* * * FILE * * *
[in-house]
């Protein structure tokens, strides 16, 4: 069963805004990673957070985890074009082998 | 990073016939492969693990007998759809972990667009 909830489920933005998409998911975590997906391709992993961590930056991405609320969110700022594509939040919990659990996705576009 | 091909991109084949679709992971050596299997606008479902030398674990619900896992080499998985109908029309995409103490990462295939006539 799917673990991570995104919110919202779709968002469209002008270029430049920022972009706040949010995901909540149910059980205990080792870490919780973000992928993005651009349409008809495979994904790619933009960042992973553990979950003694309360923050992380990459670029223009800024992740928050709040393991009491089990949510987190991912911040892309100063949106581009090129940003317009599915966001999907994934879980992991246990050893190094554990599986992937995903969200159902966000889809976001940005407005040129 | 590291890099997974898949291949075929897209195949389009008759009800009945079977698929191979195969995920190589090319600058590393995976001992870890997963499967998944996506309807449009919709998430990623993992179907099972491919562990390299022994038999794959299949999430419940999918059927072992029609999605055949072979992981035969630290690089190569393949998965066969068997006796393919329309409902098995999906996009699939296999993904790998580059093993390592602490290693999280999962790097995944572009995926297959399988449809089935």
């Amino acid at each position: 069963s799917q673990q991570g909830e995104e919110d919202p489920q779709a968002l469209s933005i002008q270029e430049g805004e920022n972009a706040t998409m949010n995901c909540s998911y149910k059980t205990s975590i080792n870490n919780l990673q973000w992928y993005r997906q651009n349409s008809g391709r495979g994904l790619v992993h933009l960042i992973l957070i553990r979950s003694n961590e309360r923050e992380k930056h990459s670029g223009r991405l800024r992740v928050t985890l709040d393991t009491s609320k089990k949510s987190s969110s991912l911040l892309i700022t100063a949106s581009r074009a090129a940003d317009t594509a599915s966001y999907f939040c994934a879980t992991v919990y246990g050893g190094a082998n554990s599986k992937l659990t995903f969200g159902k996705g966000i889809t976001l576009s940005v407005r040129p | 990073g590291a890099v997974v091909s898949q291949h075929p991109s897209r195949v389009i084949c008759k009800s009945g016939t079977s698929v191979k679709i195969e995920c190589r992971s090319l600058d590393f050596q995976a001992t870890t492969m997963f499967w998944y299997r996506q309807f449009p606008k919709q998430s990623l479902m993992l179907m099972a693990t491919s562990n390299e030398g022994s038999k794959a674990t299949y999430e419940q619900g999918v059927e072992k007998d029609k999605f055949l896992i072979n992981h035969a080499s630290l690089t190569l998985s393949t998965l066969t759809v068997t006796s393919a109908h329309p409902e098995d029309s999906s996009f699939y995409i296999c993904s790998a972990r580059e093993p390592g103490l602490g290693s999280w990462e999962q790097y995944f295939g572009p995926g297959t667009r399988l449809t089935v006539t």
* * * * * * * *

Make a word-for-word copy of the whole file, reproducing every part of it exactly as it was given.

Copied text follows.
[in-house]
């Protein structure tokens, strides 16, 4: 069963805004990673957070985890074009082998 | 990073016939492969693990007998759809972990667009 909830489920933005998409998911975590997906391709992993961590930056991405609320969110700022594509939040919990659990996705576009 | 091909991109084949679709992971050596299997606008479902030398674990619900896992080499998985109908029309995409103490990462295939006539 799917673990991570995104919110919202779709968002469209002008270029430049920022972009706040949010995901909540149910059980205990080792870490919780973000992928993005651009349409008809495979994904790619933009960042992973553990979950003694309360923050992380990459670029223009800024992740928050709040393991009491089990949510987190991912911040892309100063949106581009090129940003317009599915966001999907994934879980992991246990050893190094554990599986992937995903969200159902966000889809976001940005407005040129 | 590291890099997974898949291949075929897209195949389009008759009800009945079977698929191979195969995920190589090319600058590393995976001992870890997963499967998944996506309807449009919709998430990623993992179907099972491919562990390299022994038999794959299949999430419940999918059927072992029609999605055949072979992981035969630290690089190569393949998965066969068997006796393919329309409902098995999906996009699939296999993904790998580059093993390592602490290693999280999962790097995944572009995926297959399988449809089935």
């Amino acid at each position: 069963s799917q673990q991570g909830e995104e919110d919202p489920q779709a968002l469209s933005i002008q270029e430049g805004e920022n972009a706040t998409m949010n995901c909540s998911y149910k059980t205990s975590i080792n870490n919780l990673q973000w992928y993005r997906q651009n349409s008809g391709r495979g994904l790619v992993h933009l960042i992973l957070i553990r979950s003694n961590e309360r923050e992380k930056h990459s670029g223009r991405l800024r992740v928050t985890l709040d393991t009491s609320k089990k949510s987190s969110s991912l911040l892309i700022t100063a949106s581009r074009a090129a940003d317009t594509a599915s966001y999907f939040c994934a879980t992991v919990y246990g050893g190094a082998n554990s599986k992937l659990t995903f969200g159902k996705g966000i889809t976001l576009s940005v407005r040129p | 990073g590291a890099v997974v091909s898949q291949h075929p991109s897209r195949v389009i084949c008759k009800s009945g016939t079977s698929v191979k679709i195969e995920c190589r992971s090319l600058d590393f050596q995976a001992t870890t492969m997963f499967w998944y299997r996506q309807f449009p606008k919709q998430s990623l479902m993992l179907m099972a693990t491919s562990n390299e030398g022994s038999k794959a674990t299949y999430e419940q619900g999918v059927e072992k007998d029609k999605f055949l896992i072979n992981h035969a080499s630290l690089t190569l998985s393949t998965l066969t759809v068997t006796s393919a109908h329309p409902e098995d029309s999906s996009f699939y995409i296999c993904s790998a972990r580059e093993p390592g103490l602490g290693s999280w990462e999962q790097y995944f295939g572009p995926g297959t667009r399988l449809t089935v006539t």